Presented during ESMO Breast Cancer 2021, meta-analysis approaches immune checkpoint inhibitors (ICIs), which have shown promising antitumor activities in several malignancies
ESMO Breast Cancer 2021 starts today in virtual format, a multidisciplinary event aimed at researchers and oncologists interested in breast cancer, and covering different topics such as translational research, new drugs, molecular diagnoses, biomarkers, and oncology patient care.
At the congress, a meta-analysis evaluating the efficacy and safety profile of adding immune checkpoint inhibitors (ICIs) to neoadjuvant chemotherapy against triple-negative breast cancer.
Randomized clinical trials investigating ICI-containing neoadjuvant therapy versus ICI-free neoadjuvant therapy were included in the meta-analysis. Eligible studies were retrieved from PubMed, Embase and web of Web of Science.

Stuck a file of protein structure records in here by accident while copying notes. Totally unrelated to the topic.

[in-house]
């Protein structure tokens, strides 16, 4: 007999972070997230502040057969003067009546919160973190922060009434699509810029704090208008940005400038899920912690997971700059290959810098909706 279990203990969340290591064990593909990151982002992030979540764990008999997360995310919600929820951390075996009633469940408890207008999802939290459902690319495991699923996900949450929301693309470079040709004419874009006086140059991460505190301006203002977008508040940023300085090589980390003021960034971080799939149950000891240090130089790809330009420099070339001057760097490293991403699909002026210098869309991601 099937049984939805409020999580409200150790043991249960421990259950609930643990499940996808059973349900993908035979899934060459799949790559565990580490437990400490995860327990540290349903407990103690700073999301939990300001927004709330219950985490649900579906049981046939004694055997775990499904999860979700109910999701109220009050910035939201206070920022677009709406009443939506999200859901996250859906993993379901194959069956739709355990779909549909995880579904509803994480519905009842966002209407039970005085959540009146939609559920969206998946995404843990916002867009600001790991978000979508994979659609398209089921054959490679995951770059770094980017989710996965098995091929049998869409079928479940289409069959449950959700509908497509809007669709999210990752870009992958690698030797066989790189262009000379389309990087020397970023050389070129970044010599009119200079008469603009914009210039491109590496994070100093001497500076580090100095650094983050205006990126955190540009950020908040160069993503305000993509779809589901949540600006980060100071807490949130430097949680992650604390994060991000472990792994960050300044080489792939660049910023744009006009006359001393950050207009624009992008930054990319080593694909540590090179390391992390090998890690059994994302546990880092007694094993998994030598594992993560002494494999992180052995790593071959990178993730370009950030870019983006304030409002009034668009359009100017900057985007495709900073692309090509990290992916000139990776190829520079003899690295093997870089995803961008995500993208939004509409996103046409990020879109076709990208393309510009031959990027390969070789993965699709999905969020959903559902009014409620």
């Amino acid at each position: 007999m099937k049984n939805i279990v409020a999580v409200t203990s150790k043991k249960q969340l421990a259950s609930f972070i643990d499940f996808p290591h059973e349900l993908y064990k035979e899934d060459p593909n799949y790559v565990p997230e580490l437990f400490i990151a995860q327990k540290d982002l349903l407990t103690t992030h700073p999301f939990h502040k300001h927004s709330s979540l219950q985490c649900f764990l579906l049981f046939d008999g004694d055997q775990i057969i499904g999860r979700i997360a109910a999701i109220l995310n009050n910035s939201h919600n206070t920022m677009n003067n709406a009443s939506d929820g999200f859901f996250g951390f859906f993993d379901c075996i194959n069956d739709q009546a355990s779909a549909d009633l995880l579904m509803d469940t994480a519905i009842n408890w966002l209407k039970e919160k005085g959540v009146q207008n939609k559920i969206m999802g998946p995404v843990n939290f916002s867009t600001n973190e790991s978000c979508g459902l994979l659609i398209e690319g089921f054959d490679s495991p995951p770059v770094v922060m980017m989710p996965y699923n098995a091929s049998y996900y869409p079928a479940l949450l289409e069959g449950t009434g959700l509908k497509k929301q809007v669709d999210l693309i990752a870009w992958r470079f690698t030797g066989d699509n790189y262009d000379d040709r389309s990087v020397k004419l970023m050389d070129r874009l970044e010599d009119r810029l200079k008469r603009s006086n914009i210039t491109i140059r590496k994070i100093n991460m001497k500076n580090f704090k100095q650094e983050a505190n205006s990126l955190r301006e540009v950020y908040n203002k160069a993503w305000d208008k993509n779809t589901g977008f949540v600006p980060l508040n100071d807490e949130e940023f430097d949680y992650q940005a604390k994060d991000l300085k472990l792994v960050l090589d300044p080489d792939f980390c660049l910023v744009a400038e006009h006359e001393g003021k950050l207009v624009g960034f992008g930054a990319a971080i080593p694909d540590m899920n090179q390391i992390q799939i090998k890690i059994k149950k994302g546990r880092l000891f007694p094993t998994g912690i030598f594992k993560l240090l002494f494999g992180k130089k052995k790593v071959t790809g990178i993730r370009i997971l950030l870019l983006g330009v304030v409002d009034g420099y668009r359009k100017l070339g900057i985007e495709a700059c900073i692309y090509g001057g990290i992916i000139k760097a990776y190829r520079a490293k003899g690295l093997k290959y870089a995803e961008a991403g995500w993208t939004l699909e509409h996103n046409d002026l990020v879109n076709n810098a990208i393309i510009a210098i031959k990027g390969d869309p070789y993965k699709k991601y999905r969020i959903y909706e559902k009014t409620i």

The study included four randomized clinical trials containing 1,795 patients with early-stage triple-negative breast cancer. Neoadjuvant therapy associated with ICI significantly increased the pathologic complete response (pCR) rate compared to neoadjuvant therapy without ICI (OR = 2.14; 95% CI: 1.37 – 3.35; p < 0.001).
In a subgroup analysis, the addition of ICI to neoadjuvant chemotherapy was significantly associated with increased pCR rate in both PD-L1 positive (OR = 1.79; 95% CI: 1.33 – 2.41; P < 0.001) and PD-L1 negative (OR = 1.84; 95% CI: 1.14 – 2.99; P = 0.01) groups.
In addition, improved event-free survival was observed in the group with neoadjuvant therapy plus ICI versus the group without ICI (HR = 0.66, 95% CI: 0.48 – 0.89, P = 0.007).
A significantly increased risk of adverse events including adrenal insufficiency, increased aspartate aminotransferase, xerostomia, hepatitis, hyperthyroidism, infusion reactions, pyrexia, and stomatitis was observed with ICI-containing neoadjuvant therapy.
The authors conclude that ICI-containing neoadjuvant therapy significantly increased the pCR rate regardless of PD-L1 status in patients with early-stage triple-negative breast cancer, with an increase in event-free survival.